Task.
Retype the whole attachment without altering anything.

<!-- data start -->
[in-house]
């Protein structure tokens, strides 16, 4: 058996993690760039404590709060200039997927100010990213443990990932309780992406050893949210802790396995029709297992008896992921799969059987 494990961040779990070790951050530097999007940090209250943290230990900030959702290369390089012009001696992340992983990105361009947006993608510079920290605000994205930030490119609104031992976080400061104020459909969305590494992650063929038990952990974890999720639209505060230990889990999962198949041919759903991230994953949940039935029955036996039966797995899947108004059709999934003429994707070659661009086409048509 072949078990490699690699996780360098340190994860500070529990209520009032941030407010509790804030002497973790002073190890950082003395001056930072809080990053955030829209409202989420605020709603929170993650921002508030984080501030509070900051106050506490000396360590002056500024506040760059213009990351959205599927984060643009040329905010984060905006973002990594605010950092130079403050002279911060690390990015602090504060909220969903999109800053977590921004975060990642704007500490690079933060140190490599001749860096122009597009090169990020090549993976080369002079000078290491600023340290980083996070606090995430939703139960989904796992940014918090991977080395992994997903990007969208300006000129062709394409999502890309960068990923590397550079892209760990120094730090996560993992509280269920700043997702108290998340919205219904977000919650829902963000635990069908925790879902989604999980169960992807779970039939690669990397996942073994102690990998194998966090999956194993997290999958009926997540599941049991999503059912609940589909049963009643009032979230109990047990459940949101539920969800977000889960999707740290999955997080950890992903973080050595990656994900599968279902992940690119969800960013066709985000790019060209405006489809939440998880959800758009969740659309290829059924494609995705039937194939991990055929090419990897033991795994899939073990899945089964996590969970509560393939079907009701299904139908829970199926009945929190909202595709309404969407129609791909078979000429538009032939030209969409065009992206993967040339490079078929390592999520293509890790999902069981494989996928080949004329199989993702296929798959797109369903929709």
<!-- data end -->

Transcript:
[in-house]
């Protein structure tokens, strides 16, 4: 058996993690760039404590709060200039997927100010990213443990990932309780992406050893949210802790396995029709297992008896992921799969059987 494990961040779990070790951050530097999007940090209250943290230990900030959702290369390089012009001696992340992983990105361009947006993608510079920290605000994205930030490119609104031992976080400061104020459909969305590494992650063929038990952990974890999720639209505060230990889990999962198949041919759903991230994953949940039935029955036996039966797995899947108004059709999934003429994707070659661009086409048509 072949078990490699690699996780360098340190994860500070529990209520009032941030407010509790804030002497973790002073190890950082003395001056930072809080990053955030829209409202989420605020709603929170993650921002508030984080501030509070900051106050506490000396360590002056500024506040760059213009990351959205599927984060643009040329905010984060905006973002990594605010950092130079403050002279911060690390990015602090504060909220969903999109800053977590921004975060990642704007500490690079933060140190490599001749860096122009597009090169990020090549993976080369002079000078290491600023340290980083996070606090995430939703139960989904796992940014918090991977080395992994997903990007969208300006000129062709394409999502890309960068990923590397550079892209760990120094730090996560993992509280269920700043997702108290998340919205219904977000919650829902963000635990069908925790879902989604999980169960992807779970039939690669990397996942073994102690990998194998966090999956194993997290999958009926997540599941049991999503059912609940589909049963009643009032979230109990047990459940949101539920969800977000889960999707740290999955997080950890992903973080050595990656994900599968279902992940690119969800960013066709985000790019060209405006489809939440998880959800758009969740659309290829059924494609995705039937194939991990055929090419990897033991795994899939073990899945089964996590969970509560393939079907009701299904139908829970199926009945929190909202595709309404969407129609791909078979000429538009032939030209969409065009992206993967040339490079078929390592999520293509890790999902069981494989996928080949004329199989993702296929798959797109369903929709």